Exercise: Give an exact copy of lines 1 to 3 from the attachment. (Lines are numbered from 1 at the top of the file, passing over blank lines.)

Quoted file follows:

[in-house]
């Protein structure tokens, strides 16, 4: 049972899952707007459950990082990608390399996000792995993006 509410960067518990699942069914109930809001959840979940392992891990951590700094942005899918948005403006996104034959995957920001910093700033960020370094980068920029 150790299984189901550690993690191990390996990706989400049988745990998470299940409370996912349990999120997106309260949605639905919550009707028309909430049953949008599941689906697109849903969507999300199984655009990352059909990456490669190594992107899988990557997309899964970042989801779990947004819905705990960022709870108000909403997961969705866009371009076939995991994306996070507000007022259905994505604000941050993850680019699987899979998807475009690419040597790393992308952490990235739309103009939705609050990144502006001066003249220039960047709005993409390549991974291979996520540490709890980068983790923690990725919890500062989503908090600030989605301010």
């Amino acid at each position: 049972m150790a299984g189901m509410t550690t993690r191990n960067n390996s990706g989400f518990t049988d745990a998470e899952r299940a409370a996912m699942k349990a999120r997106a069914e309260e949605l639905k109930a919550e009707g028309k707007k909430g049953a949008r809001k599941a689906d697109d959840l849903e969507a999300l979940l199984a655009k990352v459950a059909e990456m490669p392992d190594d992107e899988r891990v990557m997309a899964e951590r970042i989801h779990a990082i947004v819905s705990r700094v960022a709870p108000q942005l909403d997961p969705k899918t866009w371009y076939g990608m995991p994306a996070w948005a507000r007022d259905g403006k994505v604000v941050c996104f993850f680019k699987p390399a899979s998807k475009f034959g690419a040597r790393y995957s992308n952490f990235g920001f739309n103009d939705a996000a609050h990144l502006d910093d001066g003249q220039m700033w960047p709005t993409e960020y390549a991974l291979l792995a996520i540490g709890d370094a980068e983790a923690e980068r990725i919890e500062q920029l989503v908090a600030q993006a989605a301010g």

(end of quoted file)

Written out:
[in-house]
């Protein structure tokens, strides 16, 4: 049972899952707007459950990082990608390399996000792995993006 509410960067518990699942069914109930809001959840979940392992891990951590700094942005899918948005403006996104034959995957920001910093700033960020370094980068920029 150790299984189901550690993690191990390996990706989400049988745990998470299940409370996912349990999120997106309260949605639905919550009707028309909430049953949008599941689906697109849903969507999300199984655009990352059909990456490669190594992107899988990557997309899964970042989801779990947004819905705990960022709870108000909403997961969705866009371009076939995991994306996070507000007022259905994505604000941050993850680019699987899979998807475009690419040597790393992308952490990235739309103009939705609050990144502006001066003249220039960047709005993409390549991974291979996520540490709890980068983790923690990725919890500062989503908090600030989605301010």
């Amino acid at each position: 049972m150790a299984g189901m509410t550690t993690r191990n960067n390996s990706g989400f518990t049988d745990a998470e899952r299940a409370a996912m699942k349990a999120r997106a069914e309260e949605l639905k109930a919550e009707g028309k707007k909430g049953a949008r809001k599941a689906d697109d959840l849903e969507a999300l979940l199984a655009k990352v459950a059909e990456m490669p392992d190594d992107e899988r891990v990557m997309a899964e951590r970042i989801h779990a990082i947004v819905s705990r700094v960022a709870p108000q942005l909403d997961p969705k899918t866009w371009y076939g990608m995991p994306a996070w948005a507000r007022d259905g403006k994505v604000v941050c996104f993850f680019k699987p390399a899979s998807k475009f034959g690419a040597r790393y995957s992308n952490f990235g920001f739309n103009d939705a996000a609050h990144l502006d910093d001066g003249q220039m700033w960047p709005t993409e960020y390549a991974l291979l792995a996520i540490g709890d370094a980068e983790a923690e980068r990725i919890e500062q920029l989503v908090a600030q993006a989605a301010g």